The disorder is thought to be environmental. Trauma, emotional, and stress disorders are mentioned as people who have had difficulties with schizophrenia would have no record of the genetic based disorder in their family.
Most people do not find out that they have schizophrenia until late childhood. It is rare for children to find out before the age of ten. While others may not find out until they are in their late thirties or early forties. The symptoms can be developed over time. Females seem to receive the symptoms later than males do.
Schizophrenia affects about 1% of the population. Schizophrenia affects men about 1½ more times than women.
Schizophrenia is found to be more likely in relatives of a schizophrenia person. People with an aunt, uncle, cousin, or grandparent with the disorder are found most likely to get it more so than any other bystander. Someone with a parent or sibling that has the disorder has a 10% chance of getting schizophrenia. The most likely to have this disorder is an identical twin. The identical twins, twin (brother or sister) has a 40-65% chance of giving ...
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... starts relaxing the supercoils and altering of DNA and interacts with DNA helicase SGS1 and plays a role in DNA recombination, also cellular aging and maintenance of genome stability. Alternate splicing results in multiple transcript variants. Additional spliced variants of the gene have been described, but their complete length is unknown.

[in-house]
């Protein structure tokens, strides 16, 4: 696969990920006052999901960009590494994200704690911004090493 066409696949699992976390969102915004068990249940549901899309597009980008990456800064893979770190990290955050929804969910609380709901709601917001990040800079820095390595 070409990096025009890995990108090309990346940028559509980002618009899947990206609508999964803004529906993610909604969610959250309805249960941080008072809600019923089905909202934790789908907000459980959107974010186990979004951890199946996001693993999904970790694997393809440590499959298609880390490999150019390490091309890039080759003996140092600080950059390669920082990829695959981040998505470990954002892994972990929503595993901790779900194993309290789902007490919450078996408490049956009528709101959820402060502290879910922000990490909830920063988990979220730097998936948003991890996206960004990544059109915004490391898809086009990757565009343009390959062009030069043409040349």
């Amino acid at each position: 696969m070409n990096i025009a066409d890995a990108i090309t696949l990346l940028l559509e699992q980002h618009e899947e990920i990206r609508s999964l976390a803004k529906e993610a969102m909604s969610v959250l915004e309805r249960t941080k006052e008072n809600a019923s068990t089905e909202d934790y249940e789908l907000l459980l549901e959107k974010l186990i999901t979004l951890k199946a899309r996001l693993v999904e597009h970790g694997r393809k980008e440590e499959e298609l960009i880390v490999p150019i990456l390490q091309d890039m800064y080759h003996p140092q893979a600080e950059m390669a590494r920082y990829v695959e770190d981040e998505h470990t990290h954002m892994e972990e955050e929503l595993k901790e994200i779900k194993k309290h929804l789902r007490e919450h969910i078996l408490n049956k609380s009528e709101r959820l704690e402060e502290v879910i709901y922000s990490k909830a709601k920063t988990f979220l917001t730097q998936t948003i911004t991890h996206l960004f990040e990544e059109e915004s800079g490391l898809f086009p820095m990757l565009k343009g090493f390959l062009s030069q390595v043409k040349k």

Schizophrenia is fundamentally based on genes, though there are environmental factors. The environmental factors are not completely proven in all people with schizophrenia. The main factors are the genes that are not specified because of the uncommon mutation, which can not yet be completely known by scientists. Now the genetic mutation TOP3B is known as a gene associated with schizophrenia, but scientists will keep trying to inquire more genes such as this one for more unique mutations seen in many people with schizophrenia.
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